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Why are we even shocked by what happened in Arizona?
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There is evil in the world.

Always has been. And probably always will be.

What makes the latest round of instant analysis on the air waves, on the Internet and at the water cooler a bit troublesome is how we all seem to want to find a convenient bogey man to blame unspeakable horror that man commits against man. Of course, the correct bogey man is one that fits perfectly into our political views.

Brazen killings aren’t an American invention nor are they only a modern-day phenomenon.

The tragedy in Arizona is being painted as a horror on the national stage because the victims included a federal judge, a congresswoman, and a political aide. The cry and hue would not have been nearly as loud had it simply been six average folks. That had to do with the stature of the victims.

But instead of trying to argue whether heated political rhetoric had anything to do with the tragedy perhaps everyone should focus in on what they are doing - or not doing - in terms of darkening the world.

About six years ago in an organized exercise class that consisted of all women except for myself, the instructor had a rap recording within the mix of music. About half way through the exercise routine I started listening to the words. They included outright references to rape, violence and generally treating women like chattel and worse.

Afterwards, I went up to her and asked if she ever listened to the words of the music she played. Her reply was that the words didn’t matter. It was the beat that was important.

Words do matter.

If day in and day out we are bombarded nonstop with violence and dehumanization of others whether it is TV, Internet, video games or whatever it will ultimately have an impact.

That’s not to say it is the catalyst to send someone on a killing rampage. What it does though is deaden us all to interacting with others as well as making it fashionable to demean, taunt, and bully.

Again, none of that is new to mankind but what is relatively rare in terms of the annals of civilization is to the extent we allow it to be so pervasive.

Cheapen life enough and it will become cheap.

It is weakening the collective consciousness and growing apart as technology brings us closer together.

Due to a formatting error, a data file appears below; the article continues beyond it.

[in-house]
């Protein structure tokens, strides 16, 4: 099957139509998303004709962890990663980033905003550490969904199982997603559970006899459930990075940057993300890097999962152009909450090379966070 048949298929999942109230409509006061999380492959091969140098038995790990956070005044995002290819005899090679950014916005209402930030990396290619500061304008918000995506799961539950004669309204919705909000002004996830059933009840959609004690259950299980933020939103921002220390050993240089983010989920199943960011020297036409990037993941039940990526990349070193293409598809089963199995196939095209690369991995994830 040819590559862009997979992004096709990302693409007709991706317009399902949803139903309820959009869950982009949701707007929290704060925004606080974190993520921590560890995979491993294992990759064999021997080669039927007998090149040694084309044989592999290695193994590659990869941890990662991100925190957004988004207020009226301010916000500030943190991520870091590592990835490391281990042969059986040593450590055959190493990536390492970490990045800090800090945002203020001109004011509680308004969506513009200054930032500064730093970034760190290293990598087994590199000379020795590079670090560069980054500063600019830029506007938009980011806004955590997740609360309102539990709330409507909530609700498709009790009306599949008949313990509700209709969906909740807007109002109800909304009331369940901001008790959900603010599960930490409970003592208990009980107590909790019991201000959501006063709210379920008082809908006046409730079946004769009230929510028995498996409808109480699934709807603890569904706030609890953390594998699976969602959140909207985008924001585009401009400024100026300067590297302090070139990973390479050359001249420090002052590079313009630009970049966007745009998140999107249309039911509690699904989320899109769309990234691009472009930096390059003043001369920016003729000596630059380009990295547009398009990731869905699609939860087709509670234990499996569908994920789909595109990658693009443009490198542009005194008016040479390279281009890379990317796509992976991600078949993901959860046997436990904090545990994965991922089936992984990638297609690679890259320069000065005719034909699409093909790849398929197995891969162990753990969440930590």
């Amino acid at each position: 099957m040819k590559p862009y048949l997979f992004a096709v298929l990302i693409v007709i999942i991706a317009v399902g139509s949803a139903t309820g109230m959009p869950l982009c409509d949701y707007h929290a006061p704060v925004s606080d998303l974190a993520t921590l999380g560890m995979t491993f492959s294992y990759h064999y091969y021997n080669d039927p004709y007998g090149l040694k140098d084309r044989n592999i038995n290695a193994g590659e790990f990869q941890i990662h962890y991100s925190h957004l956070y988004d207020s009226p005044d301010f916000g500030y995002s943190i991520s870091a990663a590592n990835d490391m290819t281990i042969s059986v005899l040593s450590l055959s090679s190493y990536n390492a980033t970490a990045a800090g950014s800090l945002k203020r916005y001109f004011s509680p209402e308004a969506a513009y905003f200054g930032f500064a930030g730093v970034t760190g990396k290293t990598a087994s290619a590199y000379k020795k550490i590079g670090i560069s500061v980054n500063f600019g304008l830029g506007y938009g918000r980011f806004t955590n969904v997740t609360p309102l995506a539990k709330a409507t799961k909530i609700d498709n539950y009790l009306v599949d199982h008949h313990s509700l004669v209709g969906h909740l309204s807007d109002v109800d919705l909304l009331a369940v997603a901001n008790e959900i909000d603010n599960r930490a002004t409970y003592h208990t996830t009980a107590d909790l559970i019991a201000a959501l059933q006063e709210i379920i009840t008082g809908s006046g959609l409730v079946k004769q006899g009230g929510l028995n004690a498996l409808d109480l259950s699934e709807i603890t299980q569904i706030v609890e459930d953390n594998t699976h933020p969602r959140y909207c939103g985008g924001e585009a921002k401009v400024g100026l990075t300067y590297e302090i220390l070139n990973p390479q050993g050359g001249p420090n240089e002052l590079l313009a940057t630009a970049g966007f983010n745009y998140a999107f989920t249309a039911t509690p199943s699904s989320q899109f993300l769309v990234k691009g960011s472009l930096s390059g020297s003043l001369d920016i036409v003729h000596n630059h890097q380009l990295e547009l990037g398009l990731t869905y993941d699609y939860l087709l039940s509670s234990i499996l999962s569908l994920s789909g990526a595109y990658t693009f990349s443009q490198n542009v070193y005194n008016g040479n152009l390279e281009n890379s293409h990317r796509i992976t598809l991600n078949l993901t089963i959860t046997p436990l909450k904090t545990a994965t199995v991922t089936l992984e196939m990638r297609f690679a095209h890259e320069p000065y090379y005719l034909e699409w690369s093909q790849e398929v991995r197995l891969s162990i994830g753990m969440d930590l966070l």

The Arizona shooting suspect scared a lot of people apparently. But nothing was done to try to intervene. Perhaps it is lax laws. Perhaps it is putting individual rights - even those who are mentally ill if that is the case - above those of society. Perhaps it is indifference.

That is not to say someone else is to blame for the gunman’s action. But if we want to blame politicians on the left, right, center, or whatever somehow for their rhetoric tipping the scales toward violence then we’d better start blaming a lot of other people.

Violence isn’t exactly a lost art on TV, in the movies, in music, or in video games. We have allowed violence to spread in such mediums because we have collectively supported it with our pocketbooks.

When all is said and done and if Jared Lee Loughner is found guilty of pulling the trigger then he holds full blame for his actions.

We discourage government intervention such as mandatory psych holds on troubled individuals who have a track record of threatening others with impulsive behavior yet we have no problem clamoring for laws to contain the behavior of sane citizens.

What is happening is a complete capitulation of trying to strike a balance between individual rights of the mentally ill and the collective right of the community.

At the same time the anything-goes attitude of society that finds it acceptable for teens raised in a culture that glorifies violence and rape in music and film to shoot other teens, why are we surprised when a troubled individual goes beyond killing an average person and guns down a federal judge and congresswoman?